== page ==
Crassostrea oysters that overlap across some or all of their ranges, and
establish as an expandable framework for future additions of other
species to the key.
KEY WORDS: Crassostrea, oysters, species identification, ITS-1, COI, PCR/RFLP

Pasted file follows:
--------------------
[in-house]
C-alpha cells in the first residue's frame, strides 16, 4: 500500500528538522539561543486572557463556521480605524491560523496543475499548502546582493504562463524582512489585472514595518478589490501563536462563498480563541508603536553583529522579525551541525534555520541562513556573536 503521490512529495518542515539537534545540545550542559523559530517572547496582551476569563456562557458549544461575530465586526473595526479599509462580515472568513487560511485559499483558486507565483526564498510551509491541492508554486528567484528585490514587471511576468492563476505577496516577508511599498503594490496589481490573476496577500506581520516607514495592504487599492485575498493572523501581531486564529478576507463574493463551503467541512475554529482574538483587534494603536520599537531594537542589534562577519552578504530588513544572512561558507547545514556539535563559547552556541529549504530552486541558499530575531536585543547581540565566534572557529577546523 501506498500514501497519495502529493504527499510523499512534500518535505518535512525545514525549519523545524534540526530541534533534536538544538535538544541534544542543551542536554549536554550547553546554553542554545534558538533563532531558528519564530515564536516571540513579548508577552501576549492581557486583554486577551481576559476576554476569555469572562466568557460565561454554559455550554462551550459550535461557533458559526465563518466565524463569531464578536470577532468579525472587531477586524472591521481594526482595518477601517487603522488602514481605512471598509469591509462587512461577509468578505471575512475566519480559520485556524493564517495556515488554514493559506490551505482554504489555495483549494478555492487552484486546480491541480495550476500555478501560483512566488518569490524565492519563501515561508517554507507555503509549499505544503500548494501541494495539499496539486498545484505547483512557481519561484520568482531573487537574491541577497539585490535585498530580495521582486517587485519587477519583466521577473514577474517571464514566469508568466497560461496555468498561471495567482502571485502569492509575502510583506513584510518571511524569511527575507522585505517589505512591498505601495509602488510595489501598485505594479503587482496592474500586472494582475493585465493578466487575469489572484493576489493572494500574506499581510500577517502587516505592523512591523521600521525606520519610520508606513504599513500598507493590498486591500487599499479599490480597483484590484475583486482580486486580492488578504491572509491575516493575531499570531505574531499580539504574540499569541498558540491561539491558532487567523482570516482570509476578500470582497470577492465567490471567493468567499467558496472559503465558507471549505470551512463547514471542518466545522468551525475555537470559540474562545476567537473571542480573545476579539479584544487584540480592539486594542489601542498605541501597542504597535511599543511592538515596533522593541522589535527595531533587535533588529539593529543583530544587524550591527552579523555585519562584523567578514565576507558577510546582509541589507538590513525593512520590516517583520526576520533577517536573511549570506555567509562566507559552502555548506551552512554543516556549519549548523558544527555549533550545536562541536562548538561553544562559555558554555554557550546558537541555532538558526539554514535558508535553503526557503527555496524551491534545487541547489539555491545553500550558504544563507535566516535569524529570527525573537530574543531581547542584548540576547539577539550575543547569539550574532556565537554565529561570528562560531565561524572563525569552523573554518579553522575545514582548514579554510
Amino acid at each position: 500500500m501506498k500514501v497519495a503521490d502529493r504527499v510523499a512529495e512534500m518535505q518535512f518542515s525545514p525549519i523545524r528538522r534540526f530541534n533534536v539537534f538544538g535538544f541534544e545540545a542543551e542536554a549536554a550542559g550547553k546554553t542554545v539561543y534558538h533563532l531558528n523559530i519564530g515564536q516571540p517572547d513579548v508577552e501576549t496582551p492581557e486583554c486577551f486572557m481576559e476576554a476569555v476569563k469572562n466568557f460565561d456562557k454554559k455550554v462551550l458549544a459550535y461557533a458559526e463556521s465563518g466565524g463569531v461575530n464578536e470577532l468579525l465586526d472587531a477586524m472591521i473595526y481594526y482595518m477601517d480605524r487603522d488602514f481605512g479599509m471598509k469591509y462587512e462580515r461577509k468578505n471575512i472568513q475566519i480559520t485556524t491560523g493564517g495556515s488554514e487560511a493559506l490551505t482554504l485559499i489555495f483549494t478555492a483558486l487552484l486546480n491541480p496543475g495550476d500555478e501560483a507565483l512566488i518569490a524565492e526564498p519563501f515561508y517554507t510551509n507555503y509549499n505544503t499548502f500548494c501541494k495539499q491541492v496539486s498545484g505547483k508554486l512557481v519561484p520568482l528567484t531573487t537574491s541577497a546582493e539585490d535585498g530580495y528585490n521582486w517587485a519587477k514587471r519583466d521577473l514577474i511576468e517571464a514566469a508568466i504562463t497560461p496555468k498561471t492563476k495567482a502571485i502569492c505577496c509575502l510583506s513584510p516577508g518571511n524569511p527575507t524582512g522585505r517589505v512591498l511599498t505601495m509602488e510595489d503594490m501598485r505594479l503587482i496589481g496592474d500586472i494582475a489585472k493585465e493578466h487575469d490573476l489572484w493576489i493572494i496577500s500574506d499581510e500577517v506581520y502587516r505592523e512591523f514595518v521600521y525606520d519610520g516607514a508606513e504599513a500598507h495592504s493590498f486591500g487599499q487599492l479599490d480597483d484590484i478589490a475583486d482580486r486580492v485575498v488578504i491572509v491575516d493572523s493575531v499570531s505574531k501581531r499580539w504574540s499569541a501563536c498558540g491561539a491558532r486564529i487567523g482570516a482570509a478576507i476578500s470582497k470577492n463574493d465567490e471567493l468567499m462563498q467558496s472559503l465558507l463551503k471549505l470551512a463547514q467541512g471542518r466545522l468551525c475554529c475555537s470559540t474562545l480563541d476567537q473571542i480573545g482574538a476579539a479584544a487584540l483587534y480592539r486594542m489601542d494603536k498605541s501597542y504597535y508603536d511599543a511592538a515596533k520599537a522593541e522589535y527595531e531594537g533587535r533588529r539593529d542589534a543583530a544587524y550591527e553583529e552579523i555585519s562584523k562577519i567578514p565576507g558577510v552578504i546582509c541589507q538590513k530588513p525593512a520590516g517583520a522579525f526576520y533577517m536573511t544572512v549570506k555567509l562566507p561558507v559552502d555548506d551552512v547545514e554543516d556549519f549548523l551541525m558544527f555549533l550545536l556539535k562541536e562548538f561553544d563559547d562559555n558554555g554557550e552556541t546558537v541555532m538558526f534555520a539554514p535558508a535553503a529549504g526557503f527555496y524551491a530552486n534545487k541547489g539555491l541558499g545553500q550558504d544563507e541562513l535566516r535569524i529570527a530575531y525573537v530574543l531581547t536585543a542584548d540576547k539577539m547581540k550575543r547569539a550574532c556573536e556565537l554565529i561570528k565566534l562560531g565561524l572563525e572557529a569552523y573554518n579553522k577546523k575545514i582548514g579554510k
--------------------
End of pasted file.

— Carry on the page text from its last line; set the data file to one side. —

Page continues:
Oysters are widely distributed in all tropical to temperate oceans from 64[degrees]N to 44[degrees]S latitudes (Harry 1985, Hedgecock 1995). Up to 30 nominal species have been recorded in China alone (Qi 1989, Bernard et al. 1993), with as many as nine of those species in the genus Crassostrea (Lato & Morton 2003 and references therein). A number of these species represent significant aquaculture industries including C. gigas, C. sikamea, C. ariakensis (Qi 1989) and the newly described C. hongkongensis (Lam & Morton 2003). Crassostrea ariakensis is of particular interest to scientists and managers in the United States, because of the proposed introduction of this species into the Chesapeake Bay as a means of replacing native populations of C. virginica ravaged by overfishing, habitat degradation, and disease.